Dominated by international trade?
Zooming out, People often overrate how much the US actually relies on trade. Total international imports are only something like 15% of US goods and services, and China is a fraction of that. But the point is that overwhelmingly our economy is still driven by domestic production, which makes sense. After all, we don't import our houses, our schools, our healthcare, etc.
Using international trade to try to address systemic issues around the middle class is highly unlikely to work even if it is a logically sound thing to do.
The economic logic in favor of free trade has been considered overwhelmingly obvious for 200+ years. To economists, arguing against free trade (for economic reasons, not military reasons) is a lot like arguing the world is flat.
This was a huge debate in the 1980s and 1990s as well, except then the bogeyman was Japan, and later Korea. "Competitiveness" was the buzzword of the time for this topic, the idea being that we need to "compete and win" vs Japan or they would "compete and win" vs us.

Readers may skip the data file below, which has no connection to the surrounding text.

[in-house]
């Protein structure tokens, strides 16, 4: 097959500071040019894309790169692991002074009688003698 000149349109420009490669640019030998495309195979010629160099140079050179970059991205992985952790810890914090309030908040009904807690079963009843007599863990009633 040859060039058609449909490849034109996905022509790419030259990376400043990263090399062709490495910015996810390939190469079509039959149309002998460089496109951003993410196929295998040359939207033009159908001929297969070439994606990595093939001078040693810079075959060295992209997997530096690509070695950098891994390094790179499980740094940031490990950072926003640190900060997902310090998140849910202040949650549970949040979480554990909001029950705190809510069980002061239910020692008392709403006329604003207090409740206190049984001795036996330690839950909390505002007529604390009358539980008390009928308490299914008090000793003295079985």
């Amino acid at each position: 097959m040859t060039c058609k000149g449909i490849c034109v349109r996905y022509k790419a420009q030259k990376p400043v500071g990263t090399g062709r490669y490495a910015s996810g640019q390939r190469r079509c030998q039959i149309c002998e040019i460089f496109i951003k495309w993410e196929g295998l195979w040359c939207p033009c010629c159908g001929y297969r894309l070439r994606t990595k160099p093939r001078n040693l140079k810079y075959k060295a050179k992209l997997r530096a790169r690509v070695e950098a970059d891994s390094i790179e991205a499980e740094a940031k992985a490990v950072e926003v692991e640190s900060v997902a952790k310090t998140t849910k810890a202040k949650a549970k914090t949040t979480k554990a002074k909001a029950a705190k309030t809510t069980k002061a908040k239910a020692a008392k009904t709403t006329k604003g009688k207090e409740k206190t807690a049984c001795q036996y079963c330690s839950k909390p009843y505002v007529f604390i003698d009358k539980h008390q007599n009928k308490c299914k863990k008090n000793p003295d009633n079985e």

Kling typically argues that when people attack immigration or trade, what they are really unhappy with is the shifting composition of the underlying economy. And they can't hold back the shifting composition of the underlying economy, since that's the result of actual technological and methodological progress that is resulting in shifting consumer wants and needs. Instead they go after the foreigners
Peter Thiel has an argument about innovation being vertical 0-1 progress and globalization/trade being horizontal (just copying), the latter of which is antithetical to innovation. Peter thinks he's outsmarting the economists. Maybe he is. Peter often has a simple theory.